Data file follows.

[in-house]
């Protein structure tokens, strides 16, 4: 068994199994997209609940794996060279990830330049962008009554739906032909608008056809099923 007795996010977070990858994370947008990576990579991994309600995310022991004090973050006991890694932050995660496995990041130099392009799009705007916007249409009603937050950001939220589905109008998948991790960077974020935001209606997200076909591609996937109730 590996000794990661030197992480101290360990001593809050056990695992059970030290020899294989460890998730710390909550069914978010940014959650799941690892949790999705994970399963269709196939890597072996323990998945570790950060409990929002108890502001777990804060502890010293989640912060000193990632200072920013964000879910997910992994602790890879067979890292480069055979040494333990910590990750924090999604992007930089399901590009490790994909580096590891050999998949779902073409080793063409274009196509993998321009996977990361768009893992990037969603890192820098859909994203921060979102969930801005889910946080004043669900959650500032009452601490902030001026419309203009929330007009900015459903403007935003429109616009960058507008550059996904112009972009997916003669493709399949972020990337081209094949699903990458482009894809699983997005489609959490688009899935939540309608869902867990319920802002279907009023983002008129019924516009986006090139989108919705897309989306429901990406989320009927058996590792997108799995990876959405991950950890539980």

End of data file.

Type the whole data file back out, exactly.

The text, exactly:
[in-house]
């Protein structure tokens, strides 16, 4: 068994199994997209609940794996060279990830330049962008009554739906032909608008056809099923 007795996010977070990858994370947008990576990579991994309600995310022991004090973050006991890694932050995660496995990041130099392009799009705007916007249409009603937050950001939220589905109008998948991790960077974020935001209606997200076909591609996937109730 590996000794990661030197992480101290360990001593809050056990695992059970030290020899294989460890998730710390909550069914978010940014959650799941690892949790999705994970399963269709196939890597072996323990998945570790950060409990929002108890502001777990804060502890010293989640912060000193990632200072920013964000879910997910992994602790890879067979890292480069055979040494333990910590990750924090999604992007930089399901590009490790994909580096590891050999998949779902073409080793063409274009196509993998321009996977990361768009893992990037969603890192820098859909994203921060979102969930801005889910946080004043669900959650500032009452601490902030001026419309203009929330007009900015459903403007935003429109616009960058507008550059996904112009972009997916003669493709399949972020990337081209094949699903990458482009894809699983997005489609959490688009899935939540309608869902867990319920802002279907009023983002008129019924516009986006090139989108919705897309989306429901990406989320009927058996590792997108799995990876959405991950950890539980």